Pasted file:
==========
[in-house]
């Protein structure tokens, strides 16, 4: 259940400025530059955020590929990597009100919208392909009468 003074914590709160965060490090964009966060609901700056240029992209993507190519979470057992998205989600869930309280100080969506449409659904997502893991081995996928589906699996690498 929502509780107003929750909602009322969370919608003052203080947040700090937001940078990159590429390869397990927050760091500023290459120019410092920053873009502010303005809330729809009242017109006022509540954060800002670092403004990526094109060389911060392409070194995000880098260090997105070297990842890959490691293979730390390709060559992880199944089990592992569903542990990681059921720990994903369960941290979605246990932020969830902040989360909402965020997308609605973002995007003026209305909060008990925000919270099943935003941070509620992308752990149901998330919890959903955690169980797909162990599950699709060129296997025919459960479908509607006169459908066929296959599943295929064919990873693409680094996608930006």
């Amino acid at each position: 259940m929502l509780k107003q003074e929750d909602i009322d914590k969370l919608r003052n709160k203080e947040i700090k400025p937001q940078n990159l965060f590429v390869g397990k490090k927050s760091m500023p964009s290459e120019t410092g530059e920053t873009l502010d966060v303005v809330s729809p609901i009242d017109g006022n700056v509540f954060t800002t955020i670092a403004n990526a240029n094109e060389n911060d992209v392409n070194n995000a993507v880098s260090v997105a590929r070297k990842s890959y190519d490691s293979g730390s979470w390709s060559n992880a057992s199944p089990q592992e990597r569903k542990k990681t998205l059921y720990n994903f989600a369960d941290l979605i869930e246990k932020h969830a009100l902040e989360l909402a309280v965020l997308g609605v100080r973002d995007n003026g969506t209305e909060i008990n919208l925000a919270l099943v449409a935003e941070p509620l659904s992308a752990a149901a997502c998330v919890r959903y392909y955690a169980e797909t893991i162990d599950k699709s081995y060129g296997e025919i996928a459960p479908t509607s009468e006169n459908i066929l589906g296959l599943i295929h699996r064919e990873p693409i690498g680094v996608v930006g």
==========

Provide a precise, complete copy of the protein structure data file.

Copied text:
[in-house]
């Protein structure tokens, strides 16, 4: 259940400025530059955020590929990597009100919208392909009468 003074914590709160965060490090964009966060609901700056240029992209993507190519979470057992998205989600869930309280100080969506449409659904997502893991081995996928589906699996690498 929502509780107003929750909602009322969370919608003052203080947040700090937001940078990159590429390869397990927050760091500023290459120019410092920053873009502010303005809330729809009242017109006022509540954060800002670092403004990526094109060389911060392409070194995000880098260090997105070297990842890959490691293979730390390709060559992880199944089990592992569903542990990681059921720990994903369960941290979605246990932020969830902040989360909402965020997308609605973002995007003026209305909060008990925000919270099943935003941070509620992308752990149901998330919890959903955690169980797909162990599950699709060129296997025919459960479908509607006169459908066929296959599943295929064919990873693409680094996608930006």
């Amino acid at each position: 259940m929502l509780k107003q003074e929750d909602i009322d914590k969370l919608r003052n709160k203080e947040i700090k400025p937001q940078n990159l965060f590429v390869g397990k490090k927050s760091m500023p964009s290459e120019t410092g530059e920053t873009l502010d966060v303005v809330s729809p609901i009242d017109g006022n700056v509540f954060t800002t955020i670092a403004n990526a240029n094109e060389n911060d992209v392409n070194n995000a993507v880098s260090v997105a590929r070297k990842s890959y190519d490691s293979g730390s979470w390709s060559n992880a057992s199944p089990q592992e990597r569903k542990k990681t998205l059921y720990n994903f989600a369960d941290l979605i869930e246990k932020h969830a009100l902040e989360l909402a309280v965020l997308g609605v100080r973002d995007n003026g969506t209305e909060i008990n919208l925000a919270l099943v449409a935003e941070p509620l659904s992308a752990a149901a997502c998330v919890r959903y392909y955690a169980e797909t893991i162990d599950k699709s081995y060129g296997e025919i996928a459960p479908t509607s009468e006169n459908i066929l589906g296959l599943i295929h699996r064919e990873p693409i690498g680094v996608v930006g």